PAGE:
Ketogenic Diet Can Kickstart Weight Loss And Boost Brain Fitness

Ketogenic Diet Can Kickstart Weight Loss And Boost Brain Fitness

A ketogenic diet is an extreme nutritional intervention based on very low carbohydrate intake designed to mimic starvation and drive the body into ketosis, in which the body shifts from using glucose as its main fuel to using fat. While other low-carb diets like the Atkins and Paleo diets have also focused on carb restriction, the ketogenic diet is far more than the latest fad diet but rather one supported by strong research to improve health, energy, brain function, and weight loss. Although the ketogenic diet (KD) has been studied extensively for weight loss, promising research has shown a wide range of benefits in neurodegenerative diseases like Parkinson's and Alzeheimer's disease. Promising research has shown that ketones may be neuroprotective, reducing the risk of cognitive decline while boosting memory, energy and mood. The KD provides antioxidant benefits that yield promise in treating cancer, and, in animal models, has been shown to confer longevity. The Science of the KD The goal of the ketogenic diet is to shift the body and brain to preferentially use ketone bodies formed by the mobilization of fat tissue as the fuel source instead of glucose. Ketone bodies such as acetoacetate and b-hydroxybutyrate (BHB) are formed by the body through ketogenesis and can be oxidized as a preferred energy source when energy is sparse as with fasting or high-intensity or prolonged endurance exercise. After three to four days of fasting, the mobilization of ketone bodies from fat stores produces the state of ketosis which can be a physiological response (with low glucose, low insulin) or can be pathological as in uncontrolled diabetes (with high glucose, low insulin). Ketogenesis is an evolutionary adaptation key to our survival in periods of famine to allow the body and brai Continue reading >>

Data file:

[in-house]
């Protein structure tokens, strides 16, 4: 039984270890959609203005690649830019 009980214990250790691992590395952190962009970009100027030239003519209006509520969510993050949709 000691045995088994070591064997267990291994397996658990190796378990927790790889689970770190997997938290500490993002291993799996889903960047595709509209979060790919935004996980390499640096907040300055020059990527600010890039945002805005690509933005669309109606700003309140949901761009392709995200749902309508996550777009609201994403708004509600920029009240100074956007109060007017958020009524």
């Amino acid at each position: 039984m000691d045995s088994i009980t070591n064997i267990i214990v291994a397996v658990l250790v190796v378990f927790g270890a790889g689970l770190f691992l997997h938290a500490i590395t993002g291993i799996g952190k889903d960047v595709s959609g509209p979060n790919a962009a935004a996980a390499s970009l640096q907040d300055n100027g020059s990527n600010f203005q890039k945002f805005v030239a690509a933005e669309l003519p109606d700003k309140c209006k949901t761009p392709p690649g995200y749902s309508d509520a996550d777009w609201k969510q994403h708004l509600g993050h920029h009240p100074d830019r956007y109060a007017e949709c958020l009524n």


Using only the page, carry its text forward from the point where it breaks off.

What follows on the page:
Is The Ketogenic Diet Right For You? Nutritionists Weigh In

Is The Ketogenic Diet Right For You? Nutritionists Weigh In

You may be hearing a lot about the ketogenic diet as a way to slim down while noshing on butter and heavy cream. This way of eating is suddenly hot among venture capitalists in Silicon Valley, who believe it will help them live longer and healthier, CNBC reports. Some praise the high-fat/ultra low-carb plan for helping them to lose weight and have energy all day long. Other advocates say it finally helped them to get control of their body. How does it work and could it help you? We asked Bonnie Taub-Dix, a registered dietitian nutritionist and author of “Read It Before You Eat It”; and Keri Glassman, nutritionist, registered dietitian and TODAY Tastemaker. To start with, both said they would never advise the ketogenic diet for weight loss. “Cutting out carbs is usually an invitation to overeat them at another point,” Taub-Dix said. “For a diet where you’re looking to lose weight, look good and feel good… I would not recommend a diet like this.” “For safe and effective weight loss, the carb reduction is too extreme,” Glassman added. RELATED: Read inspiring stories of ordinary people slimming down in TODAY's My Weight-Loss Journey Here’s what you need to know: What is the ketogenic diet? It’s a diet fine-tuned in the 1920s to help treat epilepsy. It does help to control seizures in some children, but it’s not recommended for adults “mostly because the restricted food choices make it hard to follow,” the Epilepsy Foundation says. The diet has just recently begun to be touted as a weight loss plan, Glassman noted. She described it as eating “mostly fat with a teeny bit of protein and carbs.” How does it work? Your body normally relies on carbohydrates for energy. It breaks them down into glucose, which is your main source of fuel. If that Continue reading >>